Painting by numbers: adding quantitative data to illustrate the scale of potential impact shared in stories.

Introducing Wil-Doo Cycle

Wil-Doo Cycle provides cycling programs to youth living in a neighbourhood with a high density of families living below the poverty line and refugees, promoting social inclusion and accessibility. It is a small non-profit that is run by one dedicated Executive Director, but has a large impact on the community that it serves.

Storytelling and word of mouth have taken their programming to where it is today, which is kids running down the street when they see the ED driving in, excited to jump on a bike to learn and play together. However, funding bodies are requiring non-profits more and more to explain their impact in relation to larger social issues and how their work in the community moves the needle forward.


When working with our data collaboration research team, the primary challenge that Wil-Doo Cycle faced was internal capacity and limitations around data use in general because of the size of their organization. 

The journey from idea to service delivery typically begins with funding applications for our non-profits. This is when new programs are scoped out and planned according to the challenge being addressed and in alignment with funding application requirements. Non-profits are asked why this type of program or service is needed, what impact that these programs will have on the community, and the demographics of who will be impacted. 


The NPO Data Collaboration team worked with Wil-Doo Cycle to identify data within the Community Prosperity Hub to strengthen their funding application for a new youth cycling program that would promote the social inclusion of predominantly refugee youth living in the circumstance of poverty within our community. 

Our research team met with Wil-Doo Cycle to learn about the new youth cycling program and then had a follow up meeting to present the data from the Community Prosperity Hub that could support this application.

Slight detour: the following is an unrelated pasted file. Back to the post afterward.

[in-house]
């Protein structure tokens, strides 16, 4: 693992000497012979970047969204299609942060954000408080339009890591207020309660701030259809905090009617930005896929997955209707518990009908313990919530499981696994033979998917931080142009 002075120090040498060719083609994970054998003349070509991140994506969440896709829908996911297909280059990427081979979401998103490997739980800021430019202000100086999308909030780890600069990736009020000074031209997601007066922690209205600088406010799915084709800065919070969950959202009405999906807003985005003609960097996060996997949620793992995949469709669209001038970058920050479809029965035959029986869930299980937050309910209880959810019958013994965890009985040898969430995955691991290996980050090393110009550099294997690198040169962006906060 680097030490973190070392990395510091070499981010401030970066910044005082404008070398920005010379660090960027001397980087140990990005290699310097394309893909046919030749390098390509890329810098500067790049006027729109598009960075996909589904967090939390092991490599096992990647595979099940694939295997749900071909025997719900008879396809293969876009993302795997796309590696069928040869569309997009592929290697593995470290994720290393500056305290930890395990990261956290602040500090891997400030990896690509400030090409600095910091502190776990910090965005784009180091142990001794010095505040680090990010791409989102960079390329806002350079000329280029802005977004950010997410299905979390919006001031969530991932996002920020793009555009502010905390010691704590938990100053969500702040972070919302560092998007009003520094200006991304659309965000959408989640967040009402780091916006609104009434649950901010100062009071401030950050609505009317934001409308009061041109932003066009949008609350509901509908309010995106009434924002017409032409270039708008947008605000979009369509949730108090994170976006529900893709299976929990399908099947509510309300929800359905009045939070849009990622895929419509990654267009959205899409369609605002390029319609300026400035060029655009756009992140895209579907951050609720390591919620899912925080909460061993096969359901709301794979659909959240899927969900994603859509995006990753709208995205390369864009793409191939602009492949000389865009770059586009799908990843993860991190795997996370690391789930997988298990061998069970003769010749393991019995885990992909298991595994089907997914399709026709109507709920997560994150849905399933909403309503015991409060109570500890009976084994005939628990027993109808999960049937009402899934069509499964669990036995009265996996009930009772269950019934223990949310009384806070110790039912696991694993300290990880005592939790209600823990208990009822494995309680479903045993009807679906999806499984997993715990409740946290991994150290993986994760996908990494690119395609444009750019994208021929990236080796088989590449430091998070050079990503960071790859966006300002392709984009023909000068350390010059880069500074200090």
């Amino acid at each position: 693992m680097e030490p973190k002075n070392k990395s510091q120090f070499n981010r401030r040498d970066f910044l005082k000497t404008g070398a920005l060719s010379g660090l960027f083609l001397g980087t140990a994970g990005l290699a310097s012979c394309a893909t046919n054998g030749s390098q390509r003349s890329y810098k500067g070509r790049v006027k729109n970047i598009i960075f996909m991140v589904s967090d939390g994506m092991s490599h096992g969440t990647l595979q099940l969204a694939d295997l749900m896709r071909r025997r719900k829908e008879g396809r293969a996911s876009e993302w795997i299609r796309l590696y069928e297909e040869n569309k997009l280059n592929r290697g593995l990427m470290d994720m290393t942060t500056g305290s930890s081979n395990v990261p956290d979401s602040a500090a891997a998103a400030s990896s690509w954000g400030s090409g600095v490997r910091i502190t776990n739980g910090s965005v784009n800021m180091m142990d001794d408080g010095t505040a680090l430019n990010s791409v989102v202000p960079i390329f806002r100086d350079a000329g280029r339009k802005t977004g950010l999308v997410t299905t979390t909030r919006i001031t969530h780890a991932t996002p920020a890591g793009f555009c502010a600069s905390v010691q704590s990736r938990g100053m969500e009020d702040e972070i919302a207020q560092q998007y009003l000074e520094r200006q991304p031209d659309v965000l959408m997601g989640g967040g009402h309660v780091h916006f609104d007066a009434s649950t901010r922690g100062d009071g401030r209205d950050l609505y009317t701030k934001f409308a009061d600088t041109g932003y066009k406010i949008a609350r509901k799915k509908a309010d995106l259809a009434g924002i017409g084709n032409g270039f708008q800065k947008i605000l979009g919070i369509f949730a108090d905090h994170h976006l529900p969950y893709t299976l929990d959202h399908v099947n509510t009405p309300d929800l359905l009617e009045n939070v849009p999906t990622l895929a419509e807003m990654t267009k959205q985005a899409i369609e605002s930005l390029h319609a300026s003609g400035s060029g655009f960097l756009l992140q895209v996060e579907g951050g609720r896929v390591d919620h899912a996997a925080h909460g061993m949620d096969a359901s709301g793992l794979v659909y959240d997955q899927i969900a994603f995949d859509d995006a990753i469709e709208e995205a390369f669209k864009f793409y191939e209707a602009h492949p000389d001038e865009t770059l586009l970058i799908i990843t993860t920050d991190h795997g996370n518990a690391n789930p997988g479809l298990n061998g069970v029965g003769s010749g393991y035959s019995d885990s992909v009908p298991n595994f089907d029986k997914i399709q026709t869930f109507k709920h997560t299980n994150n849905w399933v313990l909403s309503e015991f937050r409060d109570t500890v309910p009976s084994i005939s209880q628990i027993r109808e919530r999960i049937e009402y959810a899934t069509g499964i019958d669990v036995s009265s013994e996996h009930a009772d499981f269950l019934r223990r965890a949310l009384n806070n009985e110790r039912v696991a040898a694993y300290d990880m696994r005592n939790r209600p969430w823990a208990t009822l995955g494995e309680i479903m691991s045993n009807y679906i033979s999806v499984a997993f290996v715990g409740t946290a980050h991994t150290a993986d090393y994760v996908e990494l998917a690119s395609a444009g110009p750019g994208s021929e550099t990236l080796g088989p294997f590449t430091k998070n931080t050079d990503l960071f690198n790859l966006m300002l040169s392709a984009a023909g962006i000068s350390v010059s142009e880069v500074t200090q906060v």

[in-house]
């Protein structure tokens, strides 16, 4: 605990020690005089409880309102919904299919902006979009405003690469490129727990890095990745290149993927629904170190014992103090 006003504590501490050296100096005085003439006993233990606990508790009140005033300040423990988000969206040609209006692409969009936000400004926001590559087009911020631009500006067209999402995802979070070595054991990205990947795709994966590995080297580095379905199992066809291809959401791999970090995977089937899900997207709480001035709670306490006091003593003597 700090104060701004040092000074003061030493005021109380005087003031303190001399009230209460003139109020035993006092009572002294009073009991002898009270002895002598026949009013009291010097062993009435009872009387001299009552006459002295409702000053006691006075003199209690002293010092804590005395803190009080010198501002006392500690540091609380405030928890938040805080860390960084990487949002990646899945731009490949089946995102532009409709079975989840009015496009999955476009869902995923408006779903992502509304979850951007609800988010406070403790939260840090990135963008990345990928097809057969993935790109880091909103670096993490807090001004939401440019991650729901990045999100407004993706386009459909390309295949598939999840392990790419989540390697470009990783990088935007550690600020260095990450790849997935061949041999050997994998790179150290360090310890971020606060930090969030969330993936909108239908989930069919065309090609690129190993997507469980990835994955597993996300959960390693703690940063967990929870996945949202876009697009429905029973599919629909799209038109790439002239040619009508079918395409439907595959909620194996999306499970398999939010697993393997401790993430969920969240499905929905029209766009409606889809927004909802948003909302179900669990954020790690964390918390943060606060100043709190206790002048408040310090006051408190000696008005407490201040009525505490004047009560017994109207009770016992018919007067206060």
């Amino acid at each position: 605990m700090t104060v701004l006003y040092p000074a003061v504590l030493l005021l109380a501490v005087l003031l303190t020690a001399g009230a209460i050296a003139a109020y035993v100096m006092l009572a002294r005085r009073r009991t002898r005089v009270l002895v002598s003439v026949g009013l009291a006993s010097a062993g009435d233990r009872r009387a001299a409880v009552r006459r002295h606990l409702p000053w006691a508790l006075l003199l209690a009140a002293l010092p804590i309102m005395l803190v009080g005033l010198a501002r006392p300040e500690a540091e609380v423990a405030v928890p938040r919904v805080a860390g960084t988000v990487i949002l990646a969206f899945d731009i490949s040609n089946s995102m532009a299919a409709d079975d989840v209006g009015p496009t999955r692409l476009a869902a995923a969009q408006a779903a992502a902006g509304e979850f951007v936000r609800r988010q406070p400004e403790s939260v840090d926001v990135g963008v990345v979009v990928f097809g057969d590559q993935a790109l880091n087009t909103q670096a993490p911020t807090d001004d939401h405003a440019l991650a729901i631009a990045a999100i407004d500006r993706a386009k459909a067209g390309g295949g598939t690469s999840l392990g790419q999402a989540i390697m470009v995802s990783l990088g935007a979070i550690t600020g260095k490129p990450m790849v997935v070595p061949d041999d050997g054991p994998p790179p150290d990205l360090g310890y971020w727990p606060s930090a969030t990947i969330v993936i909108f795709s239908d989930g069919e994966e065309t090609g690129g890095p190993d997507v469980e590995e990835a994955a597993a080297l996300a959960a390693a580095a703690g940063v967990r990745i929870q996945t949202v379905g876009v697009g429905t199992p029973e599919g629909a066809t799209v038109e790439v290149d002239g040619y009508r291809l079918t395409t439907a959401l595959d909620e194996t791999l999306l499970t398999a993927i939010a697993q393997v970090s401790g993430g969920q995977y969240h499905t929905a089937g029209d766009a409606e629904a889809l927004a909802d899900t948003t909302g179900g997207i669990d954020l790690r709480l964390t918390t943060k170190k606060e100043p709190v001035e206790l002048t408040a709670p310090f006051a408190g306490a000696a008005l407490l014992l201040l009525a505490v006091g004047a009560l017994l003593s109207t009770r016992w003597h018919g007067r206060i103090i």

We were able to provide demographic information of the neighbourhood surrounding the cycling program’s meet up location, outlining how many refugee families and youth populate that area, as well as the percentage of households living below the poverty line defined by the Market Basket Measure. 

Data Use 

This open source demographic data was used to enhance the story and understand the given problem that Wil-Doo Cycle addresses with their programming. By integrating concrete numbers and demographic information about who their cycling programs impact within a 5 minute, 10 minute, and 15 minute walking radius of their meeting location, the application was better able to establish that this neighbourhood has a high rate of poverty and refugee density and advocate for change through the continued development of cycling programs that promote the social inclusion of predominantly refugee youth living in the circumstance of poverty. 


The Executive Director shared with our team that they would have most likely made educated guesses based on experience for the required data of this funding application, and that having this data from the Community Prosperity Hub reiterated the importance of their work in the community that is otherwise communicated anecdotally.

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